If you're a video game freak and a Mustang fan, chances are you're going to pick up Ford Bold Moves: Street Racing for the PS2, XBox 360 or PC no matter what kind of reviews it gets. Manufacturer specific driving games are not a new thing, even for Ford who is now on its third version of the Ford Racing series. Still, they can often devolve into extended digital test drives when there's only one brand to race.
General Motors has decided to pull its ad dollars out of the long running reality TV show Survivor. The automaker has supported Survivor since it began airing over 12 seasons ago. GM made the decision to get off the island about three months ago and claims it has nothing to do with the controversy surrounding the show's upcoming 13th season. Survivor: Cook Islands will have contestants divided by race into teams, which is obviously drawing the ire of many a social activist. A GM spokesperson, ho
Pontiac is trying a new tactic to get the word out about its new G5 Coupe. Every single ad dollar earmarked for promoting the car will be spent on online. Pontiac's marketing director Mark-Hans Richer calls it "a radical experiment". While online-only advertising may not raise Pontiac's brand awareness among consumers like a traditional TV spot, it does allow the brand to target the youth male audience at which the G5 Coupe is aimed more effectively. Plus, it's a lot cheaper than buying a primet
"Like always, like never before."
Most of you probably didn't know that Cadillac is the Official Vehicle of Super Bowl XL. As such, GM is taking the opportunity this Sunday during the big game to launch the all-new 2007 Cadillac Escalade’s first TV spot. Called “Chrome Couture”, the 60-second ad places Caddy’s new luxo-barge in the midst of a fashion runway show featuring models bedazzled with chrome accents. The commercial will air during the second quarter of the game, but you can get a sneak preview ri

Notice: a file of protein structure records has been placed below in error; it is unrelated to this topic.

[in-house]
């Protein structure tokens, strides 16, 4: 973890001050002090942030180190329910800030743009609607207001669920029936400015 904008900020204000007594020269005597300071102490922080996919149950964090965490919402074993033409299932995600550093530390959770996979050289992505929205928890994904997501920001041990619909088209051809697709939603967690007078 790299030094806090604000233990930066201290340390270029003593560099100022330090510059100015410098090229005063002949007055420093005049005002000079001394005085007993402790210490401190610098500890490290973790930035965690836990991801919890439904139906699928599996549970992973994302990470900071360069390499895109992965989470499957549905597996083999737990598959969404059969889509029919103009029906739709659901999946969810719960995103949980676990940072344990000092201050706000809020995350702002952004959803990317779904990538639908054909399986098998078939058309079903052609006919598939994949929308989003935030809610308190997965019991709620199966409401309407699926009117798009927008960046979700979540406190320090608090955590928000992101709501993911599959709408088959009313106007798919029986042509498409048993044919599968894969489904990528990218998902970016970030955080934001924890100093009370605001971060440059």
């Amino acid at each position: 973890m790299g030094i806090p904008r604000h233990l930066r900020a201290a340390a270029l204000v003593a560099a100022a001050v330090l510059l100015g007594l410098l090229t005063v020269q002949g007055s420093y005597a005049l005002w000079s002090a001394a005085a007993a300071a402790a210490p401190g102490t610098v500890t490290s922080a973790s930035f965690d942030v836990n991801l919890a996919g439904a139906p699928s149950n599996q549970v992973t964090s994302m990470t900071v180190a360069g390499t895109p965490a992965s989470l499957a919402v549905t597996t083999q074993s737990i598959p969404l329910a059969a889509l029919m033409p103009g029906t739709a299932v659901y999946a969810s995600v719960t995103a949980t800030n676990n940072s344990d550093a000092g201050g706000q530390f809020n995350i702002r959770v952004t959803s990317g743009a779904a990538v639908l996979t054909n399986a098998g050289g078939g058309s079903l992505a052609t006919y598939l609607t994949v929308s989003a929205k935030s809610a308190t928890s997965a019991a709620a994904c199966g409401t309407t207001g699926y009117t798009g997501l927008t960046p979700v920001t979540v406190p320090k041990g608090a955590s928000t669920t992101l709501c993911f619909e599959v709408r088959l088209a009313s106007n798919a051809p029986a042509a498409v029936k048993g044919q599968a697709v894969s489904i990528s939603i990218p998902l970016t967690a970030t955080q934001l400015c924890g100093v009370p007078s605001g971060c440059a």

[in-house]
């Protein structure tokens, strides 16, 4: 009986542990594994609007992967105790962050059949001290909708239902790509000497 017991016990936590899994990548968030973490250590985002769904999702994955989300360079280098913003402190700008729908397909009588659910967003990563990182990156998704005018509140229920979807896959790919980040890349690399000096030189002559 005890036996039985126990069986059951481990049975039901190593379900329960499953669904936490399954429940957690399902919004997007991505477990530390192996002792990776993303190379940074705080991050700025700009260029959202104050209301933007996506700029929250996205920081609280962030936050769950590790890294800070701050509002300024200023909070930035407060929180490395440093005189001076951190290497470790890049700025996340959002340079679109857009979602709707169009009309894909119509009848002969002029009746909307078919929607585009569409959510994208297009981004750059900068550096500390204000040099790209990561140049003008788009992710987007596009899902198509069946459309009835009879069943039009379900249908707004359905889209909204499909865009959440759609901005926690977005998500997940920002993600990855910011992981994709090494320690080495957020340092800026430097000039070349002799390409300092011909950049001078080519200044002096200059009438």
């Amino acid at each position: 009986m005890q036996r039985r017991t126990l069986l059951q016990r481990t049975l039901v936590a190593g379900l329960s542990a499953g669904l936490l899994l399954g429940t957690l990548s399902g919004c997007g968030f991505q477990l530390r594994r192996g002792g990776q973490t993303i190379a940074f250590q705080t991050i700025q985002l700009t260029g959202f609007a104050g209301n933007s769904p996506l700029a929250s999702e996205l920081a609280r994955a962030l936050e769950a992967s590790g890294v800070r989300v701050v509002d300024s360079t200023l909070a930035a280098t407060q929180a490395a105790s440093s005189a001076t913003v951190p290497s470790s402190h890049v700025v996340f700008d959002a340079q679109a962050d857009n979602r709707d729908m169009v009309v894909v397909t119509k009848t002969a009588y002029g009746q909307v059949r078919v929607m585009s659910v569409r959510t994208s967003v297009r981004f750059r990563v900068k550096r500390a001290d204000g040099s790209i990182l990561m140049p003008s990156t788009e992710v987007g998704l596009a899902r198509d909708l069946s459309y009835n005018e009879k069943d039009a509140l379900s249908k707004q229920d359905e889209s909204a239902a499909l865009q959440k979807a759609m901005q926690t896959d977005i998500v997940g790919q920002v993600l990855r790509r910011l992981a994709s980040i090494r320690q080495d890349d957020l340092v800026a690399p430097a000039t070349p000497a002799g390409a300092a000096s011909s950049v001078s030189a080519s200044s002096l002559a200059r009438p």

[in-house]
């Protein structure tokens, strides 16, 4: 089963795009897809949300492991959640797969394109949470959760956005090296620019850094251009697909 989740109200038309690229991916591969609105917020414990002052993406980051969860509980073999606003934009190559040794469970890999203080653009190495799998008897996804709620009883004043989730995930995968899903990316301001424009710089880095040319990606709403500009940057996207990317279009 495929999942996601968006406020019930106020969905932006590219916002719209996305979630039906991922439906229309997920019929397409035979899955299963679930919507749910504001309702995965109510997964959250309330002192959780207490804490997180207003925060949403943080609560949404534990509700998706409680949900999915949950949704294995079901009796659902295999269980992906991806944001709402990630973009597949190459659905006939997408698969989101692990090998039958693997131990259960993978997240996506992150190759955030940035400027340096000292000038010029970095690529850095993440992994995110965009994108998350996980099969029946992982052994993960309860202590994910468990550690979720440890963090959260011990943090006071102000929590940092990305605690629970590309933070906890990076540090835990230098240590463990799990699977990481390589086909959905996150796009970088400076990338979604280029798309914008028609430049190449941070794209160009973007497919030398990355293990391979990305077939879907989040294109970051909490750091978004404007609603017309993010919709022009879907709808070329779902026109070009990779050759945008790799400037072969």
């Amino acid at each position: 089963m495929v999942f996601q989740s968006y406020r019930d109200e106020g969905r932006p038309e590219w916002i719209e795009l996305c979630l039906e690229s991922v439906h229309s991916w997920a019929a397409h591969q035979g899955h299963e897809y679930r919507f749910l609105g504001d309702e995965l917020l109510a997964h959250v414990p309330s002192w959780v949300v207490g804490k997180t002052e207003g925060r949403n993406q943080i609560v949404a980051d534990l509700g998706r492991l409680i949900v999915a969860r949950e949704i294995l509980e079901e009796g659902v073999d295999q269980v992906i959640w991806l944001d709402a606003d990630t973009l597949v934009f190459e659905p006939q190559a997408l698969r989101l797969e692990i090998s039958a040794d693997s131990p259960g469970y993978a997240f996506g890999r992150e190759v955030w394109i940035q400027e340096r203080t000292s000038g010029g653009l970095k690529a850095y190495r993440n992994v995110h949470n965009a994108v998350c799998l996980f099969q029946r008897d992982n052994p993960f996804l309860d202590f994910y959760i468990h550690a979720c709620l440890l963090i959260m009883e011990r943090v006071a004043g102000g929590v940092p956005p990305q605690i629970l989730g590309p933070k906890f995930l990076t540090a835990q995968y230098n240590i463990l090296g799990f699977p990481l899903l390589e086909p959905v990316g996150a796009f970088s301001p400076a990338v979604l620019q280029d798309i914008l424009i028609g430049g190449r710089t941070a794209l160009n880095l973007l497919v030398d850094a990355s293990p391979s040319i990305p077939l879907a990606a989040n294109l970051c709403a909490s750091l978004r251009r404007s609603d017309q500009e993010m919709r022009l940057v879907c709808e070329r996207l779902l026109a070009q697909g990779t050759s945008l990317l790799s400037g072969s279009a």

The Kia Optima and Sedona are finally receiving a desperately-needed refresh, and the company plans to relaunch the two vehicles with some creative fanfare. Commercials touting features rather than the products themselves will be a key element. In one spot, a kid is saved from crashing into gym equipment by a perfectly timed airbag. In another, a woman saddled by grocery bags easily enters her house after her front door opens for her automatically. Another commercial features a man who can adjus
Ford Motor Company is targeting the "young, hip group" to sell some Fusions via viral marketing courtesey of Norwegian pop group Hurra Torpedo. If you're surprised you've never heard of them, don't be -- the group is way far off the radar. It is an interesting idea, though, particularly since the group's appeal is the fact that their music is played on kitchen appliances, zippers, concrete, and other Stomp-ish instruments.
If you've been to the North American International Auto Show, you've seen it. It's a HUGE rock wall with a big opening in the middle, where jets of water rain down in graphics and words, transfixing bystanders for minutes. Chrysler got an interview with George P. Johnson's John Tulloch, and he answered our burning question: